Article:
These questions come from a member of one of Queensland’s emergency services:

  1. Could you please advise if there is any obligation by a government/agency/department to implement findings (recommendations) from an inquiry? Or are they just that … recommendations.
  2. Are the entities still empowered with the responsibility and still obligated to act when State governments have changed and agencies and departments have had corporate restructures and name changes? Would the current government or entity still be charged with the responsibility to implement this change if they hadn’t been completed?As an example, following the 2011 Flood inquiry the government’s reply delegated responsibility to oversee change to entities that no longer exist (Emergency Management Qld – EMQ – is now called EM and is a service within QFES, the Department of Community Safety – DCS – now subdivided into the following entities QFES, Qld Corrective Services, Public Safety Business Agency – PSBA and Qld Ambulance Service – (which is now part of Qld Health).

Question 1

The answer to this is easy – there is no obligation to implement findings (recommendations) from an inquiry. They are just that … recommendations.

Question 2

Given there is no obligation question 2 may be unnecessary to answer as the obligation to implement measures comes from the government.  First, re-organising government departments may be part of implementing the recommendations, depending on what they say – so for example the abolition of Fire and Emergency Services Authority in Western Australia was giving effect to the recommendations of the report into the Perth Hills Fires of 2011 (Mick Keelty, A Shared Responsibility: The  Report of the Perth  Hills Bushfire February 2011 Review (Government of Western Australia, 2011), Recommendation 46).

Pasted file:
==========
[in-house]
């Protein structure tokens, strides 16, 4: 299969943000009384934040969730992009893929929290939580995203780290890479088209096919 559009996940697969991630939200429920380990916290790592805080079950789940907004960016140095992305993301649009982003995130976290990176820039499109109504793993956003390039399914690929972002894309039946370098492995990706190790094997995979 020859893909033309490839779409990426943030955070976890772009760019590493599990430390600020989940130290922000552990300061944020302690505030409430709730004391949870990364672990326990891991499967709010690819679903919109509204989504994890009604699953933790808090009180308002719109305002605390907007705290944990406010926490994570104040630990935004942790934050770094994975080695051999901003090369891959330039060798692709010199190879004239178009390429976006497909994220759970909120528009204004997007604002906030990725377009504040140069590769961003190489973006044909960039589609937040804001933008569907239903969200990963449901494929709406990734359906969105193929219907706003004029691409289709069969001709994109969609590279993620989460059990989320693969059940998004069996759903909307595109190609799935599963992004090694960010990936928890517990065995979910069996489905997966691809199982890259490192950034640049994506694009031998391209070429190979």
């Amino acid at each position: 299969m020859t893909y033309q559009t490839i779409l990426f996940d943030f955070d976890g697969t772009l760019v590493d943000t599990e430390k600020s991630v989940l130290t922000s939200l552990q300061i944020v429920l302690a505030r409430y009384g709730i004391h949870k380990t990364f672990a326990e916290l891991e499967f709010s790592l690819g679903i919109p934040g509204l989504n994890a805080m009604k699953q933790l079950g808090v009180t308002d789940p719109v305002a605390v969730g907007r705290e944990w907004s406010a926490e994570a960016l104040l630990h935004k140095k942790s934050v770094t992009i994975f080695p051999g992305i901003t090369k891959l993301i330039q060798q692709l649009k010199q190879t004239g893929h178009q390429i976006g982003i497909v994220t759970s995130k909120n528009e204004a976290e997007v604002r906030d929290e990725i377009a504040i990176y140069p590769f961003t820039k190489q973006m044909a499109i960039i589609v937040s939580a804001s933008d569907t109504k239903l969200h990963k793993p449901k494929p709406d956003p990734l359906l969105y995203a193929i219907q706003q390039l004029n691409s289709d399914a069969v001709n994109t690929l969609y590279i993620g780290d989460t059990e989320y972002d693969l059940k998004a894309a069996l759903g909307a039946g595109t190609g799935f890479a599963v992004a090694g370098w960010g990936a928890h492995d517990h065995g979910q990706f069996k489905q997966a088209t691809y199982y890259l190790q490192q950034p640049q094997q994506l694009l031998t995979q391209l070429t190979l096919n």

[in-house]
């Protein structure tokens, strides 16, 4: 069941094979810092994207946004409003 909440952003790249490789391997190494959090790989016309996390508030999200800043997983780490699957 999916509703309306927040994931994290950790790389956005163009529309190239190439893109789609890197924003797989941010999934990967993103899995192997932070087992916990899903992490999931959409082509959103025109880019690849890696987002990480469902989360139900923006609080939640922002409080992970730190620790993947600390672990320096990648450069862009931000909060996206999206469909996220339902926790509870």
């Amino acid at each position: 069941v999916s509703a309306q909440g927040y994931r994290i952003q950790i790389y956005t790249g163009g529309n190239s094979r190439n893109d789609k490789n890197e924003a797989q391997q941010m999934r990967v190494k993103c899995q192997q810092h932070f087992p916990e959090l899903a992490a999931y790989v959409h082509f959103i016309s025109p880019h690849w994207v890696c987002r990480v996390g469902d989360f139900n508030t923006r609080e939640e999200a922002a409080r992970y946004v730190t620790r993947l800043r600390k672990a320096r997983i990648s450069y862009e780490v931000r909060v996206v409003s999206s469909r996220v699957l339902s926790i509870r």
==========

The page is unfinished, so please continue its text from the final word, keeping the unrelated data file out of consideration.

Where recommendations relate to a task or function, and that task or function is transferred to a new or restructured agency, one would expect that agency to seek to apply the learning from the inquiry and that the government would require them to implement those recommendations the government had agreed to implement.

Finally in order to give effect to changes in structure, there will be provisions in the legislation that creates the new entity that says, in effect, any reference to the old entity is now taken to be a reference to the new one and things done by the old entitiy are now deemed to be done by the new one.  This is certainly the case with the Queensland emergency services legislation – see Fire and Emergency Services Act 1990 (Qld) Part 5 – Savings and transitional provisions (ss 155-205).

Conclusion

In conclusion, my answers are:

  1. No, there is no obligation to implement recommendations, they are just that, recommendations.
  2. If a government has agreed to implement recommendations, then that would be expected to apply even if the various authorities have changed. How that is done, and whether that can be described as an ‘obligation’ depends on the attitude of the government of the day and the terms of any legislation creating the new entity but generally speaking, transitional legislation does impose obligations and liabilities on the new entity.